Durbin, Daley, Democrats, and
the New American Militarism
by Paul Street
ZNet, June 24, 2005
United States Senator Richard Durbin (D-Illinois)
should resign - for backing down to ignorant and authoritarian
militarists like Richard M. Daley, the longtime "Democratic"
Mayor of Chicago.
Durbin, as most ZNet readers surely know,
recently faced a barrage of criticism from the White House, Fox
News, and other hyper-militarist outposts of the in-power American
right. The reason? He dared to tell a small part of the terrible
truth about how Uncle Sam is conducting its terrorist "war
Durbin's Unforgivable Sin: A Modest and
The passage for which Durbin has been
vilified is quite mild. In a speech on the floor of the U.S. Senate,
he quoted from an FBI agent's description of what he observed
"Let me read to you what one FBI
agent saw. And I quote from his report: 'On a couple of occasions,
I entered interview rooms to find a detainee chained hand and
foot in a fetal position to the floor, with no chair, food or
water. Most times they urinated or defecated on themselves, and
had been left there for 18-24 hours or more. On one occasion,
the air conditioning had been turned down so far and the temperature
was so cold in the room, that the barefooted detainee was shaking
with cold. ..... On another occasion, the [air conditioner] had
been turned off, making the temperature in the unventilated room
well over 100 degrees. The detainee was almost unconscious on
the floor, with a pile of hair next to him. He had apparently
been literally pulling his hair out throughout the night. On another
occasion, not only was the temperature unbearably hot, but extremely
loud rap music was being played in the room, and had been since
the day before, with the detainee chained hand and foot in the
fetal position on the tile floor.'"
Then came Durbin's damning 76 words: "If
I read this to you and did not tell you that it was an FBI agent
describing what Americans had done to prisoners in their control,
you would most certainly believe this must have been done by Nazis,
Soviets in their gulags, or some mad regime -- Pol Pot or others--
that had no concern for human beings. Sadly, that is not the case.
This was the action of Americans in the treatment of their prisoners.
There you have Durbin's great sin. He
reproduced -- and commented moderately on -- one tiny story in
the overall record of American atrocity in the conduct of its
current "War on Terrorism." There was nothing in his
comments about Abu Ghraib or the U.S. murder of prisoners in Afghanistan
or the estimated 100,000 dead Iraqi civilians or the list goes
on. There was nothing about the long U.S. history of torturing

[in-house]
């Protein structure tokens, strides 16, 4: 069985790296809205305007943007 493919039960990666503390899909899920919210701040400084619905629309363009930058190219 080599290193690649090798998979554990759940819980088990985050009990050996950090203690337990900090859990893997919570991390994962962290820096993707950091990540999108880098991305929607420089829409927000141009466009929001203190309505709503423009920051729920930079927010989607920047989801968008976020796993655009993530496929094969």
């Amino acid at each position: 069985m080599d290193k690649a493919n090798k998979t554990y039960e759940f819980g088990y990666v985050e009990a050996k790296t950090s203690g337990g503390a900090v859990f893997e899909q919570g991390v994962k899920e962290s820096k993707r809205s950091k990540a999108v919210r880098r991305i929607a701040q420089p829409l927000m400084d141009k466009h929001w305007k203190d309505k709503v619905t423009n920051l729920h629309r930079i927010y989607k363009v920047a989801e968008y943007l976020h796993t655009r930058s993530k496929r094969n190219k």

foreign detainees and conducting, funding, and otherwise supporting
horrible atrocities during illegal and immoral operations in places
like Vietnam, Cambodia, El Salvador, and Nicaragua (to name just
a few locations). Leaving all that out, Durbin simply noted that
the specific "interrogation" and torture described by
an FBI officer - denial of food and water and toilets, chaining,
temperature torture, sleep deprivation, etc. - are like those
conducted by state terrorist regimes of previous eras and in other
parts of the world. It was a modest and eminently reasonable observation.
The New American Militarism - A Bipartisan
But, of course, we Americans are not living
in a land of modesty and reason. We live under the rule of what
former West Point graduate and Vietnam veteran Andrew J. Bacevich
calls "the New American Militarism." According to Bacevich,
who is Director for the Center for International Relations at
Boston University, "a new and dangerous obsession" has
"taken hold of many Americans, conservatives and liberals
alike. It is the marriage of militarism to utopian ideology -
of unprecedented military power wed to blind faith in the universality
of American values." For Bacevich, "various groups in
American society - soldiers, politicians on the make, intellectuals,
strategists, Christian evangelicals, even purveyors of pop culture"
- have come "to see the revival of military power and celebration
of military values as the antidote to all the ills besetting the
country...In public life, today," Bacevich adds, "paying
homage to the those in uniform has become obligatory and the one
unforgivable sin is to be found guilty of failing to 'support
As part of that revival, political and
cultural authorities now exhibit what Bacevich calls "a tendency
to elevate the soldier to the status of national icon, the apotheosis
of all that is great and good about contemporary America"
(Andrew Bacevich, The New American Militarism: How Americans Are
Seduced By War [New York, NY: Oxford University Press, 2005] pp.
In the partisan political world, Bacevich
notes, "the political Right has shown considerable skill
in exploiting this dynamic, shamelessly pandering to the military
itself and by extension to those members of the public laboring
under the misconception, a residue from Vietnam, that the armed
service are under siege from a rabidly anti-military Left."
But, Bacevich hastens to add, the New
American Militarism is a richly bipartisan affair. By his account,
"the Democratic mainstream - if only to save itself from
extinction - has long purged itself of any dovish inclinations.
When it comes to advocating the use of force," Bacevich notes,
"Democrats can be positively gung-ho. Moreover, in comparison
to their Republican counterparts, they are at least as deferential
military leaders and probably more reluctant to questions claims
of expertise "(Bacevich, p. 24).
This was clearly displayed in Kerry's
2004 campaign, which "did not question the wisdom of styling
the U.S. response to the events of 9/11 as a generation-long 'global
war on terror.' It was not the prospect of open-ended war that
drew Kerry's ire. It was simply that the war had been 'extraordinarily
mismanaged and ineptly prosecuted" (Bacevich, p. 15). As
I argue in a forthcoming ZNet Sustainer Commentary, the Democratic
'opposition" candidate did not seriously oppose George W.
Bush's illegal and immoral and occupation of Iraq or the culture